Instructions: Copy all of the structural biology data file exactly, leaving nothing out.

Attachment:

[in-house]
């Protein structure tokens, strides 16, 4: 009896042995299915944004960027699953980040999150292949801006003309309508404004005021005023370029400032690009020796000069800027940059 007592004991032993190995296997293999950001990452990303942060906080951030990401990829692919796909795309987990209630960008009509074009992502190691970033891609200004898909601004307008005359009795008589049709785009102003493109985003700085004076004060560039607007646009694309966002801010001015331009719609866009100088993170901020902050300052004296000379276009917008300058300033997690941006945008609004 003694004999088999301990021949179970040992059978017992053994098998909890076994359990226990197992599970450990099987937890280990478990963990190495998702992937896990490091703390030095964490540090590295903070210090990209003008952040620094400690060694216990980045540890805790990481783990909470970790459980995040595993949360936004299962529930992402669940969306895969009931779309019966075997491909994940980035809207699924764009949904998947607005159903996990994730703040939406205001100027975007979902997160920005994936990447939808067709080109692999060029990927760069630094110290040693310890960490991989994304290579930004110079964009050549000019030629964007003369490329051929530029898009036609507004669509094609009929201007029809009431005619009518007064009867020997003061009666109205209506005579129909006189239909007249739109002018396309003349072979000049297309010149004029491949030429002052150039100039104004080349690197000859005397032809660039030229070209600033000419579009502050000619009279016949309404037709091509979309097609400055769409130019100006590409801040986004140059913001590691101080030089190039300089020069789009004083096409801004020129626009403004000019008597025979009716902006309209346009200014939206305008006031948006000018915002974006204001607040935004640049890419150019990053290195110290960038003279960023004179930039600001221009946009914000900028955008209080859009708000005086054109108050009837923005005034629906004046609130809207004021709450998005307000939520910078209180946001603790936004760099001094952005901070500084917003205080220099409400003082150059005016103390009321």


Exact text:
[in-house]
């Protein structure tokens, strides 16, 4: 009896042995299915944004960027699953980040999150292949801006003309309508404004005021005023370029400032690009020796000069800027940059 007592004991032993190995296997293999950001990452990303942060906080951030990401990829692919796909795309987990209630960008009509074009992502190691970033891609200004898909601004307008005359009795008589049709785009102003493109985003700085004076004060560039607007646009694309966002801010001015331009719609866009100088993170901020902050300052004296000379276009917008300058300033997690941006945008609004 003694004999088999301990021949179970040992059978017992053994098998909890076994359990226990197992599970450990099987937890280990478990963990190495998702992937896990490091703390030095964490540090590295903070210090990209003008952040620094400690060694216990980045540890805790990481783990909470970790459980995040595993949360936004299962529930992402669940969306895969009931779309019966075997491909994940980035809207699924764009949904998947607005159903996990994730703040939406205001100027975007979902997160920005994936990447939808067709080109692999060029990927760069630094110290040693310890960490991989994304290579930004110079964009050549000019030629964007003369490329051929530029898009036609507004669509094609009929201007029809009431005619009518007064009867020997003061009666109205209506005579129909006189239909007249739109002018396309003349072979000049297309010149004029491949030429002052150039100039104004080349690197000859005397032809660039030229070209600033000419579009502050000619009279016949309404037709091509979309097609400055769409130019100006590409801040986004140059913001590691101080030089190039300089020069789009004083096409801004020129626009403004000019008597025979009716902006309209346009200014939206305008006031948006000018915002974006204001607040935004640049890419150019990053290195110290960038003279960023004179930039600001221009946009914000900028955008209080859009708000005086054109108050009837923005005034629906004046609130809207004021709450998005307000939520910078209180946001603790936004760099001094952005901070500084917003205080220099409400003082150059005016103390009321």